25 SEPTEMBER 1999, Page 76


Thinking big

Alan Judd

Was it Mr Norris, formerly a minister and latterly would-be mayor of London, whom I first read of as insisting that the three As of automotive luxury — automatic gearbox, air-conditioning, arm-rest — are in fact necessities? Now that I share it, I suspect this view is symptomatic of middle- age (commonsense, in other words), although in the light of Mr Norris's recent attempts to acquire a perpetual mayoral headache it may also be symptomatic of a softening of the brain. It wasn't only this, though, that prompt- ed me to test an automatic, air-conditioned Toyota Landcruiser Colorado (minus arm- rest, which is unfortunately an extra). Unlike most motoring correspondents, I enjoy four-wheel-drive vehicles but even I continue to be surprised by how long the fashion is lasting. An alleged 5 per cent of all new registrations are now four-wheel drive, but the school carpark in the rural area where I live suggests it must be around 30 per cent in some parts. As we all know, most of these expensive exotica are never driven off-road. If you want to see vehicles that are you have to go to farm sales where, transporting the buy- ers of distressingly cheap livestock and puz- zling still-expensive deadstock (farm equipment), are dozens of muddy, bat- tered, ageing Land-Rovers. I know one farmer who drives a new Colorado, vari- ously claiming that it pulls a full livestock trailer with no noticeable effort and that he has `heard' that with all the seats down in the back it's 'good for a bunk-up' (I must ask his wife), but even he has a Land- Rover as well. Most new Mitsubishis, Jeeps, Toyotas, Discoveries and whatever seem to be driven by middle-class women in their thirties and forties.

Why is this? After all, most cars are easi- er to manoeuvre and cheaper to buy and run. They also look less like boxes on wheels. Fashion is certainly part of it. These vehicles occupy roughly the status niche that Volvo estates used to occupy, seemingly unassailably — safe, capacious, reliable and middle class. And they are safe, despite the claim that they're three times more likely to overturn in an accident (largely because their centres of gravity are higher but also because they're more likely to be towing). Whatever you hit will proba- bly be smaller, lighter and well below you, and the mass and size of your vehicle usu- ally means you'll be better protected. Also, visibility is good, being above most other drivers makes for more relaxing driving (albeit that it can make you look arrogant) and, in these ever more regulated days when you can no longer cram in children any old how, many four-wheel drives are genuine seven-seaters, with diagonal belts.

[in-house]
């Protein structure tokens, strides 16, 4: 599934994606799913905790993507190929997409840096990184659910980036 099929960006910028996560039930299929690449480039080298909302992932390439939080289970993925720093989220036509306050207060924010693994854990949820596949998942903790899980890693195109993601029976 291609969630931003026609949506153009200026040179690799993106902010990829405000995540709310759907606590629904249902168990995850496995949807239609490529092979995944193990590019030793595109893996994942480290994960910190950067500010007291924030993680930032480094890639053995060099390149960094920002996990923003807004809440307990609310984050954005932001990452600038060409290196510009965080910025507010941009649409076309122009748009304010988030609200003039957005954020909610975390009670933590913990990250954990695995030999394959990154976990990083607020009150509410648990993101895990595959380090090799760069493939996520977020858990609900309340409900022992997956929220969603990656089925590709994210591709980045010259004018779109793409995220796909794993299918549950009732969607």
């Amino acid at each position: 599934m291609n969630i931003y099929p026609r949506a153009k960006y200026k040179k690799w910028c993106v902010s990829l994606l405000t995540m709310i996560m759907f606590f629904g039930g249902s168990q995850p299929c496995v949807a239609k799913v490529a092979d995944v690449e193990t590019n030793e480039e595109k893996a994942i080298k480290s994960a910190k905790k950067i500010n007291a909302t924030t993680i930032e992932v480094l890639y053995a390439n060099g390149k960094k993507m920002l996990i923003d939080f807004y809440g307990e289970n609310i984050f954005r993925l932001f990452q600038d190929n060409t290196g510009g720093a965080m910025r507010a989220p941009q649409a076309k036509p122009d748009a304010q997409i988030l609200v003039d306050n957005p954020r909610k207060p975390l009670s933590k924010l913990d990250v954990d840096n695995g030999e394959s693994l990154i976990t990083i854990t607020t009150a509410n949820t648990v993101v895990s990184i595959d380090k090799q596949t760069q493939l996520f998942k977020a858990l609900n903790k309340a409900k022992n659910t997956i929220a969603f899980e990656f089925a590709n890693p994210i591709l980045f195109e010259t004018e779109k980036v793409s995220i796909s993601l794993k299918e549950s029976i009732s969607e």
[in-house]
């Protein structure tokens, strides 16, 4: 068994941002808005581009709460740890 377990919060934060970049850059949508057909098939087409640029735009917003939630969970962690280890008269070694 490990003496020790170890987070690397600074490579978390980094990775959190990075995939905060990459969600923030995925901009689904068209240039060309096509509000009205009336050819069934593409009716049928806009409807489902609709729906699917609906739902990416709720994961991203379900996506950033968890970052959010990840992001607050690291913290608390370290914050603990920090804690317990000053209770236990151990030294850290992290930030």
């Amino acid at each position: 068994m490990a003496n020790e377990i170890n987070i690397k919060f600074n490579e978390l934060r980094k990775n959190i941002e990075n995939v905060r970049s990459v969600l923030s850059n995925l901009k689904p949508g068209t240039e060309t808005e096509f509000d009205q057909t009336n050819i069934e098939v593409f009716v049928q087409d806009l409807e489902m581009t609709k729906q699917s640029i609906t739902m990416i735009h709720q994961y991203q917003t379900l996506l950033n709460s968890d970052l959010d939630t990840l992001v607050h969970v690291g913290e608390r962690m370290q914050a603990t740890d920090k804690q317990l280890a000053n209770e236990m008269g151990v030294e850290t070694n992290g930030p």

They're comfortable, easy to get in and out of and have plenty of room for super- market shopping. Their high boxy shapes, so abhorrent to those who like cornering fast, are fine for those whose interest is more in getting round the corner safely and, anyway, boxiness contributes to the sense of security. There's no doubt that many more people would buy them if they weren't so expensive.

But, if you are in the market, should you buy the Toyota Colorado, priced from £21,129 to £34,445, or — say — the Mer- cedes competition, the new M class, priced from £31,780 to £42,640? The Mercedes will feature in next month's column but if you can't wait till then you won't go far wrong with the Colorado. It is some motor. Big — though it is baby brother to the mas- sive Amazon — and very high, it neverthe- less rides smoothly while holding the road firmly. The driving position is upright and slightly bus-like, which I greatly prefer to the semi-recumbent lift-your-thighs posi- tion enforced by some manufacturers.

The 3.0 litre diesel, allied with the very discreet four-speed automatic, accelerates with less effort than any other four-wheel- drive diesel I've driven, though at a com- bined mpg of 23.9 it's not the most frugal. Nor — surprisingly for Toyota — is it par- titularly quiet. It doesn't have the familiar diesel knock so much as a sort of lawn- mower sound, more evident on tickover than when you're motoring. It's not a prob- lem, but you are at first aware of it. The 3.4 petrol version is doubtless quieter, certainly even more powerful, and, with a combined mpg of 20.0, a little less economical. The trouble is, you can't find them — I know someone who's been fruitlessly searching for a one- or two-year-old model for about two months.

There may be no four-wheel drive that matches the latest Discovery in interior lay- out and design, but the top-range VX Col- orado I tested was acceptable in that department, with fittings that looked and felt as if they would never come off in your hand. In fact, reliability is what Mr Toy- ota's products are most famed for; there is said to be a desert (allegedly the Gobi, which seems to be the fashionable desert these days) in which Toyotas are the only vehicles permitted, while some 75 per cent of four-wheel-drive vehicles in Australia are Landcruisers. If you're brave enough to attempt a circumnavigation of the M25, the Colorado will probably hack it.

Me? I'd have it, but I'd like even more its bigger brother, the Amazon. Then there'd be no room for anyone else on the M25.